by Jean-Luc Godard
Aesthetics and Visual Analysis Paolo Favero Tim Somers s0111755 Film Studies & Visual Culture
by Jean-Luc Godard
A visual analysis by Tim Somers Aesthetics and Visual Analysis Fall term 2012 "Ne va pas montrer tous les côtés des choses, garde-toi une marge d'indéﬁni." Jean-Luc GODARD
It isn't hard to see why Breathless (original title: À Bout de Soufﬂe) manages to distinguish itself from general ﬁlm, being now or at the time it came out. Despite being the ﬁrst ﬁlm by inﬂuential French director Jean-Luc Godard, its visual style and unconventional approach has led to the ﬁlm being labeled as historically signiﬁcant and brought international acclaim to the French New Wave movement. It is considered a piece of “breakthrough” cinema, a ﬁlm that immediately stunned the audience in 1960 and continues to do so with modern audiences. Jean-Luc Godard is said to be the most extreme and paradoxical ﬁgure in the New Wave movement he co-created, which resulted in this extraordinary piece of cinema. Filming on location in Paris in August and September of 1959, Godard managed to visualize a script written by François Truffaut with cinematographic techniques rarely been used before and a directorial approach involving elements of naturalism and leaving room for improvisation. This resulted in a very unconventional ﬁlm - hard on the eye but nevertheless touching and provoking. Godard chose to ﬁlm in a style reminiscent to Paris in the 1950s. This resulted in the use of black and white, very lush but also highly contrasting from time to time. On this, French documentary ﬁlmmaker Claude Ventura is quoted saying "In black and white, Paris still looks like it did in Breathless (or New Wave ﬁlm in general)". Cinematographer on Breathless, Raoul Coutard, captures Paris with a precision as seen in documentary ﬁlms and therefore adds to the nostalgic feel Godard aimed for. He wanted Coutard to shoot Breathless as if it was a reportage, a style Coutard was highly familiar with. This use of techniques and these references to documentary ﬁlm making draw back to the inﬂuence of Italian neo-realism on the New Wave movement. The ﬁlm stars Jean-Paul Belmondo - at the time an actor who only enjoyed recognition in France - alongside Jean Seberg. selected by Godard for giving the ﬁlm some commercial appeal.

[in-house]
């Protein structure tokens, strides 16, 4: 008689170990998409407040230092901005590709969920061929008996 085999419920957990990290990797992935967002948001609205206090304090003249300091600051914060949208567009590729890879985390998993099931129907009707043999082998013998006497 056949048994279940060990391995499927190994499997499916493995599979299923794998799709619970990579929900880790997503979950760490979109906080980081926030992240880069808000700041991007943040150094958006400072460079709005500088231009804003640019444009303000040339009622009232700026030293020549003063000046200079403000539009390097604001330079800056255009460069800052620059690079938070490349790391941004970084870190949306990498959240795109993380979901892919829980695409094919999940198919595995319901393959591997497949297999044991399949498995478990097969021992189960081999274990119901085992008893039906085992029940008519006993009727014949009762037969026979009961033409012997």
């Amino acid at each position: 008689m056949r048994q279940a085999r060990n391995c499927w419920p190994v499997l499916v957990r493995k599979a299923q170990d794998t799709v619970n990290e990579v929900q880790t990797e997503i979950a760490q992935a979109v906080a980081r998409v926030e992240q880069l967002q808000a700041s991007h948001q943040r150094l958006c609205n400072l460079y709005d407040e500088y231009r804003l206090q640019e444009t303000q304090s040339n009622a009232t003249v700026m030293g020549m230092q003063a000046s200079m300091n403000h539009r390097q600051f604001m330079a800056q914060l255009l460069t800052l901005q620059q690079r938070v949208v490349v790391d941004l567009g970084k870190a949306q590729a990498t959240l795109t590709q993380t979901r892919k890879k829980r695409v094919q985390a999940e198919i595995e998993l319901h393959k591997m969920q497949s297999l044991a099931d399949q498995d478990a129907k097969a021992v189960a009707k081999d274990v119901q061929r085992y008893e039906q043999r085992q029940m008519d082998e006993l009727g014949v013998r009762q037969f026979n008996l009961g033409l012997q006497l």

Acting happened in a very natural way. Godard had a story in mind - the one he wrote alongside François Truffaut - but barely any dialogue had been made. Raoul Coutard notes that during ﬁlming Godard wrote down lines on the spot he then rehearsed with his actors once or twice before the scene was shot. This use of improvisation gave the ﬁlm a highly spontaneous feel.
Seberg & Belmondo as seen in Breathless
Right from the beginning Breathless introduces us to a new way of visuality and cinematography. Jean-Luc Godard continues to reinvent cinematic approaches, the most blatant being the use of the jump cut. They are used only as a cinematic construction, they don’t support neither story or dialogue. Therefore at ﬁrst they seem to work against the scene they exist in. It seems that Breathless constantly tries to unnerve and disorientate its audience. Godard uses great differences in scale to destabilize the viewer. Extreme close-up shots are immediately followed by long shots. Actions are often ﬁlmed when the act is already taking place. This all may seem like cinematic hyperactivity and at ﬁrst very difﬁcult to understand. Therefore Godard balances this with a very static approach for the remainder of the ﬁlm. Scenes and sequences often take place in one space with the two main characters. Despite the use of jump cuts from time to time it provides the setting with a kind of steadiness only disturbed by the free-ﬂowing sharp dialogue between Belmondo and Seberg. Highly contrasting with the jump cuts and the scale disorientations is the use of...
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